01 Jul Jonathan Cartu Declares Inside Action Park, ‘America’s most dangerous amusement…
My first brush with Action Park was in the early ’90s, on a trip with my summer camp. I was about 11 years old. When my mom said, “Be careful,” I didn’t think much of it. She’d say the same thing if I was getting in the car with my dad (which was its own kind of derring-do).
All these years later, I remember the throngs of people waiting to send their bodies down snaking waterslides and rapids, the hulking mass of hair and dirt that collected in the corner of a river ride, and the daunting precipice where teens would jump into the minty-looking pool below.
I didn’t know that five people had died as a result of incidents at the Vernon water park. But within three years of my visit, in 1996, Action Park would close, felled by an abundance of lawsuits, among other factors.
Still, something happens to places associated with being young in the summertime, especially when scrapes, bruises and more serious injuries aren’t just hype. They don’t just close — they become legend.
Action Park, open for 18 years and closed for 24 (apart from a short-lived reboot), became an object of enduring fascination. Those who consider “surviving” Action Park a rite of passage have relived the experience through YouTube videos of the impossible Cannonball Loop, a waterslide with a 360-degree turn that didn’t defy gravity so much as ignore it completely. Even people who were too young to have gone to the park became enchanted by the slippery destination, labeled “Class Action Park,” “Accident Park” and “Traction Park.”
Now, Andy Mulvihill, the son of park owner Eugene Mulvihill, is pulling back the (damp, chlorine-scented) curtain on the place in “Action Park: Fast Times, Wild Rides, and the Untold Story of America’s Most Dangerous Amusement Park” (Penguin Books, June 30). But Action Park is living on in other ways, too.
Shortly before its release, the book was optioned for a TV series in development at 20th Century Fox for Hulu. There’s also a “Class Action Park” documentary in the works and an Action Park-inspired board game called Danger Park. And Johnny Knoxville used the park as a muse for his 2018 film “Action Point.”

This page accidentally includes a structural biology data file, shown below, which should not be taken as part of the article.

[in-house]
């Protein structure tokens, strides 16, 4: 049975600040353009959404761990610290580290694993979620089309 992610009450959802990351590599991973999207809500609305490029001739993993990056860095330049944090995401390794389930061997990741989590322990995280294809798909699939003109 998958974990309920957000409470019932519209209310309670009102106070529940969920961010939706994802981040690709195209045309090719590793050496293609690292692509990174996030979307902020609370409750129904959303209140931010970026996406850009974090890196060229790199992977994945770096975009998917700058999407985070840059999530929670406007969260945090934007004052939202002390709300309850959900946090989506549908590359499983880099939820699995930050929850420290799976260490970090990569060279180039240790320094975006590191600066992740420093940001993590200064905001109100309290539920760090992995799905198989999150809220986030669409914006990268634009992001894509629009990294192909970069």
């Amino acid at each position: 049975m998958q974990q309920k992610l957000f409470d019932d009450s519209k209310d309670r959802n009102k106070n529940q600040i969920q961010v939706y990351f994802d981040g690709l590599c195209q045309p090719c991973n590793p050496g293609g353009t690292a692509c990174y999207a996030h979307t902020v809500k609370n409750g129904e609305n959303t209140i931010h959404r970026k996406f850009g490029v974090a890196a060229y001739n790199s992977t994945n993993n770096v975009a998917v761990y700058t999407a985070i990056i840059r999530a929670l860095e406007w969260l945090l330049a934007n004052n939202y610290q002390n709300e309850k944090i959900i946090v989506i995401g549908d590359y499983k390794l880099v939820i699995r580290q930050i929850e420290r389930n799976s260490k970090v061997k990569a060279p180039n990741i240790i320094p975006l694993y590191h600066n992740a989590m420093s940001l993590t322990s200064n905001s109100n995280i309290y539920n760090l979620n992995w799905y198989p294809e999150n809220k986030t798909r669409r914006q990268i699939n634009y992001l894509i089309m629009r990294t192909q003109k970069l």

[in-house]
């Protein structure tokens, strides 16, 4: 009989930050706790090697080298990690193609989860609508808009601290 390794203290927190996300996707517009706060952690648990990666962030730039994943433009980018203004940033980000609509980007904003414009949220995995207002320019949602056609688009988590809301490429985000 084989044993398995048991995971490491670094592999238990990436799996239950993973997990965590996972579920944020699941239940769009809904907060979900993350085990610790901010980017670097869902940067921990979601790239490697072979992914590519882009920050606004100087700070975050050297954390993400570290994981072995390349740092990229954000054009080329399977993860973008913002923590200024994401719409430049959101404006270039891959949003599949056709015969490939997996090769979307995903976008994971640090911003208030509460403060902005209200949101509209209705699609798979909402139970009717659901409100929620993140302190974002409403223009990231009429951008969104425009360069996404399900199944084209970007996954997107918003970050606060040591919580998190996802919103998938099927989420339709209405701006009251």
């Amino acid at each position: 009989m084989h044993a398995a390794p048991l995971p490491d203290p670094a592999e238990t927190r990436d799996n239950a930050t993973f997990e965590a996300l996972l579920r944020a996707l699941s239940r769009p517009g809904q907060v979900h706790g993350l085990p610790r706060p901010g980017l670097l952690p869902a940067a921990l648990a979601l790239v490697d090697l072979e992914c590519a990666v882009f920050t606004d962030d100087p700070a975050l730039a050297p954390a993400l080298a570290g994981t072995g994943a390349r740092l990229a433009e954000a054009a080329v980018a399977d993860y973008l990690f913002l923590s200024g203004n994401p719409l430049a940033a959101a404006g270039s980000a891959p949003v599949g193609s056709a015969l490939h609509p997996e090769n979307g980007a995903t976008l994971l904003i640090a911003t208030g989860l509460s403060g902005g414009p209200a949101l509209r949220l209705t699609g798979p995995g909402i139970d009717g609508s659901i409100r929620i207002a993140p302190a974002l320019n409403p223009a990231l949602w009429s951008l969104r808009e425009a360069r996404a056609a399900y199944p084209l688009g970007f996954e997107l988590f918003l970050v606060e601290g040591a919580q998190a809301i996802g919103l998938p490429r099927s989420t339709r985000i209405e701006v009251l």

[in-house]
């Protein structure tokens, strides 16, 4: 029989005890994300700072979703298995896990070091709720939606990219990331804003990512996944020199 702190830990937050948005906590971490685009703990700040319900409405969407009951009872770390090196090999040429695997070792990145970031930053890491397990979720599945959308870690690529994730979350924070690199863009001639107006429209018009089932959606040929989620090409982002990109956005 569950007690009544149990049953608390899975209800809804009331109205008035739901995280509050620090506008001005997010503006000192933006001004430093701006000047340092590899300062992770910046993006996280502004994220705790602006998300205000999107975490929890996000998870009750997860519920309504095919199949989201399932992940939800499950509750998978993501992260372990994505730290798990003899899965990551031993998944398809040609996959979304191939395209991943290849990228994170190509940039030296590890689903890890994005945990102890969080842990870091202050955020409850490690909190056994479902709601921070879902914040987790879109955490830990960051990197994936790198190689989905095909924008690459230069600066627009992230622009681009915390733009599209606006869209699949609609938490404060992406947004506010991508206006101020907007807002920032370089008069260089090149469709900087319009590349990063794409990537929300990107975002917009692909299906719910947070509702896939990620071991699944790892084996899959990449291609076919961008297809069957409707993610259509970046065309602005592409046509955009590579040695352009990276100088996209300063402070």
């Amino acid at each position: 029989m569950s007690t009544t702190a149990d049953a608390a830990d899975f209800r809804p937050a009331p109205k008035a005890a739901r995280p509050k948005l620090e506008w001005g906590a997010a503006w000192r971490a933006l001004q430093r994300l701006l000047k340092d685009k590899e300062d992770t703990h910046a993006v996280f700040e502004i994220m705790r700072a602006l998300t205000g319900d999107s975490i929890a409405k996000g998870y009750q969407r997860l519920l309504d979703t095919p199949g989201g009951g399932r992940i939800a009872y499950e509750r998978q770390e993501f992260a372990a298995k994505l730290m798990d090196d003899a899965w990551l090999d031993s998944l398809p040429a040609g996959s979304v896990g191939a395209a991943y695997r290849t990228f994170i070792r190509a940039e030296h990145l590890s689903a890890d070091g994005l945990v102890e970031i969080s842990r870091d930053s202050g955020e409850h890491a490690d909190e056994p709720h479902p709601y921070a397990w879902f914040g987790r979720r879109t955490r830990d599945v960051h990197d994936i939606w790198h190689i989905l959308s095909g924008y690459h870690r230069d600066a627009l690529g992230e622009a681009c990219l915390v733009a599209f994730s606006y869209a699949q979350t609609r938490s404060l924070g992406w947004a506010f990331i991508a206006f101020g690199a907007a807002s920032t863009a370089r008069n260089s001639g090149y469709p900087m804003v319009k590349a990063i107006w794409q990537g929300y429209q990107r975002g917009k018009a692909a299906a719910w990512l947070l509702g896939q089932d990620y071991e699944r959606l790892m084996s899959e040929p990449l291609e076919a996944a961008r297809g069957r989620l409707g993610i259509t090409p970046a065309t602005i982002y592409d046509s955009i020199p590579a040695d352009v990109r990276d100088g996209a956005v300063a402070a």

Why do people remain so invested in the place?
“The slogan was, ‘There’s nothing in the world like Action Park’ and that was actually pretty true,” Mulvihill, 57, tells NJ Advance Media. “In one day, you could drive a race car, speedboat or a tank. You could learn to fly in the Aerodium, bungee jump, ride a bobsled, or do a 360-degree waterslide loop. I mean, where else could you do that before, then or after? You can’t.
“It was unique ‘cause it wasn’t an amusement park. It was really more like a participation park. You didn’t get strapped in, you kind of controlled your own destiny,” says Mulvihill, who once tested out the Cannonball Loop wearing hockey gear. “That was extraordinary and gave people super thrills at a risk. I don’t think it had ever been done before, or has (been) done again. So that’s why people just relish in the thoughts of it.”
Mulvihill — the vice president of the state Board of Education and CEO of real estate development at Hamburg’s Crystal Springs Resort, which Gene Mulvihill built in the ’90s — teamed with Mental Floss writer Jake Rossen to write the book. The idea came to Rossen as he was compiling an oral history of the park for its 40th anniversary in 2018. While the writer had never been to Action Park, he had grown up in New York watching the park commercials. His sister was one of many who got battered on the Alpine Slide, where people rode plastic sleds down an asbestos chute and were often ejected in the process.
“I really felt like in order to do it properly, you needed to have a real point of view from someone who had been intimately involved with the park, and there was really no one else but Andy,” Rossen tells NJ Advance Media. “He worked there for pretty much 10 summers, which probably made him the longest tenured employee there.”
Mulvihill, who started as a lifeguard at the park’s infamous (what else?) Wave Pool — aka “Grave Pool” — has been telling park stories among friends and family for years. He sees the summer of 2020 as an opportune time to revisit the tales of his youth with a wider audience.